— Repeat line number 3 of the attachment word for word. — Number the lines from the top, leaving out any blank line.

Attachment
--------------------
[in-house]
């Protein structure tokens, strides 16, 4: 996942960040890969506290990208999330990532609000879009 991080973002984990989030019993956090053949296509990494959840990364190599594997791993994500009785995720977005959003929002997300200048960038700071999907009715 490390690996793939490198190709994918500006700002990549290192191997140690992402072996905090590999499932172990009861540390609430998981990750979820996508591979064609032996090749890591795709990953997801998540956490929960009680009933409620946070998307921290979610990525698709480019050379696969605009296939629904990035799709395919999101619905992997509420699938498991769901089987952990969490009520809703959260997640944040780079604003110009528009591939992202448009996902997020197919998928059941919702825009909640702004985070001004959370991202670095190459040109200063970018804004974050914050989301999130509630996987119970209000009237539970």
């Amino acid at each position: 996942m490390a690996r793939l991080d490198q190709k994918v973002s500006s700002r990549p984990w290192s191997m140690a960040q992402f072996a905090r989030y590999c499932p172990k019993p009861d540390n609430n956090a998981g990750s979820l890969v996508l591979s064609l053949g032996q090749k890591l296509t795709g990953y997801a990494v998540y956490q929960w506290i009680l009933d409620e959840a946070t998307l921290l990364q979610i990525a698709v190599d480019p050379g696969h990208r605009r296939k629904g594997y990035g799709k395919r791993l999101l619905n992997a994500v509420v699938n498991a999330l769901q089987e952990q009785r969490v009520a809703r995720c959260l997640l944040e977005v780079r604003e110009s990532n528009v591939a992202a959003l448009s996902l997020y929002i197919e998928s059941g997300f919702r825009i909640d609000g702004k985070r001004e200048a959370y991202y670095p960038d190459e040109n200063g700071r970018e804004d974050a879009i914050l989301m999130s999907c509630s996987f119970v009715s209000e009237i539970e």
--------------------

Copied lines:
């Amino acid at each position: 996942m490390a690996r793939l991080d490198q190709k994918v973002s500006s700002r990549p984990w290192s191997m140690a960040q992402f072996a905090r989030y590999c499932p172990k019993p009861d540390n609430n956090a998981g990750s979820l890969v996508l591979s064609l053949g032996q090749k890591l296509t795709g990953y997801a990494v998540y956490q929960w506290i009680l009933d409620e959840a946070t998307l921290l990364q979610i990525a698709v190599d480019p050379g696969h990208r605009r296939k629904g594997y990035g799709k395919r791993l999101l619905n992997a994500v509420v699938n498991a999330l769901q089987e952990q009785r969490v009520a809703r995720c959260l997640l944040e977005v780079r604003e110009s990532n528009v591939a992202a959003l448009s996902l997020y929002i197919e998928s059941g997300f919702r825009i909640d609000g702004k985070r001004e200048a959370y991202y670095p960038d190459e040109n200063g700071r970018e804004d974050a879009i914050l989301m999130s999907c509630s996987f119970v009715s209000e009237i539970e």